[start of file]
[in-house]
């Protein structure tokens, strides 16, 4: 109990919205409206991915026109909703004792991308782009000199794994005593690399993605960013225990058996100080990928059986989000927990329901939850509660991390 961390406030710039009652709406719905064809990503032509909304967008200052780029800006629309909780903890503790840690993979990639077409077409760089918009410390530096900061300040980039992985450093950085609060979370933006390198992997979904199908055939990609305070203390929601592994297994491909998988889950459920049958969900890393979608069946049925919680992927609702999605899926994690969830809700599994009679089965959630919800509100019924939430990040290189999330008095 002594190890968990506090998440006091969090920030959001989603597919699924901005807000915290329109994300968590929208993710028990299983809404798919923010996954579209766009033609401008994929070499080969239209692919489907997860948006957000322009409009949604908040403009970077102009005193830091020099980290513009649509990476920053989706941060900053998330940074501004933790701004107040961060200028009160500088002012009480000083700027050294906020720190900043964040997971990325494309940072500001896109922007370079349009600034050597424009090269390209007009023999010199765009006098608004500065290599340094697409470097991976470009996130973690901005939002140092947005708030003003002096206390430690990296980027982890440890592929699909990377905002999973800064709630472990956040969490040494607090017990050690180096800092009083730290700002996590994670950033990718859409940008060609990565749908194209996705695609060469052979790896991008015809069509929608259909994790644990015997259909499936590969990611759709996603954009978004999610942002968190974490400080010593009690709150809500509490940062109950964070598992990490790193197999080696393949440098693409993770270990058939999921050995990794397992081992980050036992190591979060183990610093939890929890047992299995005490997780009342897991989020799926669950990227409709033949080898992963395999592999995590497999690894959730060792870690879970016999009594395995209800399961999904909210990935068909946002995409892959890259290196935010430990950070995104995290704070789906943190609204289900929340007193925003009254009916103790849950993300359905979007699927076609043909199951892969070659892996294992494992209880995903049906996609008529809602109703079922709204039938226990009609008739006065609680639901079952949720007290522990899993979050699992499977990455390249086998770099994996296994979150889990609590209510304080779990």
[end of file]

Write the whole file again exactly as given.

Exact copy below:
[in-house]
């Protein structure tokens, strides 16, 4: 109990919205409206991915026109909703004792991308782009000199794994005593690399993605960013225990058996100080990928059986989000927990329901939850509660991390 961390406030710039009652709406719905064809990503032509909304967008200052780029800006629309909780903890503790840690993979990639077409077409760089918009410390530096900061300040980039992985450093950085609060979370933006390198992997979904199908055939990609305070203390929601592994297994491909998988889950459920049958969900890393979608069946049925919680992927609702999605899926994690969830809700599994009679089965959630919800509100019924939430990040290189999330008095 002594190890968990506090998440006091969090920030959001989603597919699924901005807000915290329109994300968590929208993710028990299983809404798919923010996954579209766009033609401008994929070499080969239209692919489907997860948006957000322009409009949604908040403009970077102009005193830091020099980290513009649509990476920053989706941060900053998330940074501004933790701004107040961060200028009160500088002012009480000083700027050294906020720190900043964040997971990325494309940072500001896109922007370079349009600034050597424009090269390209007009023999010199765009006098608004500065290599340094697409470097991976470009996130973690901005939002140092947005708030003003002096206390430690990296980027982890440890592929699909990377905002999973800064709630472990956040969490040494607090017990050690180096800092009083730290700002996590994670950033990718859409940008060609990565749908194209996705695609060469052979790896991008015809069509929608259909994790644990015997259909499936590969990611759709996603954009978004999610942002968190974490400080010593009690709150809500509490940062109950964070598992990490790193197999080696393949440098693409993770270990058939999921050995990794397992081992980050036992190591979060183990610093939890929890047992299995005490997780009342897991989020799926669950990227409709033949080898992963395999592999995590497999690894959730060792870690879970016999009594395995209800399961999904909210990935068909946002995409892959890259290196935010430990950070995104995290704070789906943190609204289900929340007193925003009254009916103790849950993300359905979007699927076609043909199951892969070659892996294992494992209880995903049906996609008529809602109703079922709204039938226990009609008739006065609680639901079952949720007290522990899993979050699992499977990455390249086998770099994996296994979150889990609590209510304080779990």